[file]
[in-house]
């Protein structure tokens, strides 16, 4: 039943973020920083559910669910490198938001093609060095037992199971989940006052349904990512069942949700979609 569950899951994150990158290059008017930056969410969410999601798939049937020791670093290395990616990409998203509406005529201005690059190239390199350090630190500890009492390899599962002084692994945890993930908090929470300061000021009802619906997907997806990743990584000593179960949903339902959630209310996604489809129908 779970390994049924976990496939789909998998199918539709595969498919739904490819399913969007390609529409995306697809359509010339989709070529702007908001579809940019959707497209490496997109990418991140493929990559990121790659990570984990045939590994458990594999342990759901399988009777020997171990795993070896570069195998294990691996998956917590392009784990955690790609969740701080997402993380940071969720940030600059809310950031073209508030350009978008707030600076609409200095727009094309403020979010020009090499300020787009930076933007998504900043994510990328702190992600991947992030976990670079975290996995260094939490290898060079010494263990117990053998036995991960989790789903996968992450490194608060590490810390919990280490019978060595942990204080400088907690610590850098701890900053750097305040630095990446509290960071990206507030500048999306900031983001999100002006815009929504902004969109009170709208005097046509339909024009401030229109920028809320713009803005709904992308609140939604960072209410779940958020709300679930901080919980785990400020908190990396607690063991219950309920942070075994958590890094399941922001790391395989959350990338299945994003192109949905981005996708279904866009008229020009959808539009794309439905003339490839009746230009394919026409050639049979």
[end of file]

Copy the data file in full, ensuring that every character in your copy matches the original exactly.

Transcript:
[in-house]
């Protein structure tokens, strides 16, 4: 039943973020920083559910669910490198938001093609060095037992199971989940006052349904990512069942949700979609 569950899951994150990158290059008017930056969410969410999601798939049937020791670093290395990616990409998203509406005529201005690059190239390199350090630190500890009492390899599962002084692994945890993930908090929470300061000021009802619906997907997806990743990584000593179960949903339902959630209310996604489809129908 779970390994049924976990496939789909998998199918539709595969498919739904490819399913969007390609529409995306697809359509010339989709070529702007908001579809940019959707497209490496997109990418991140493929990559990121790659990570984990045939590994458990594999342990759901399988009777020997171990795993070896570069195998294990691996998956917590392009784990955690790609969740701080997402993380940071969720940030600059809310950031073209508030350009978008707030600076609409200095727009094309403020979010020009090499300020787009930076933007998504900043994510990328702190992600991947992030976990670079975290996995260094939490290898060079010494263990117990053998036995991960989790789903996968992450490194608060590490810390919990280490019978060595942990204080400088907690610590850098701890900053750097305040630095990446509290960071990206507030500048999306900031983001999100002006815009929504902004969109009170709208005097046509339909024009401030229109920028809320713009803005709904992308609140939604960072209410779940958020709300679930901080919980785990400020908190990396607690063991219950309920942070075994958590890094399941922001790391395989959350990338299945994003192109949905981005996708279904866009008229020009959808539009794309439905003339490839009746230009394919026409050639049979």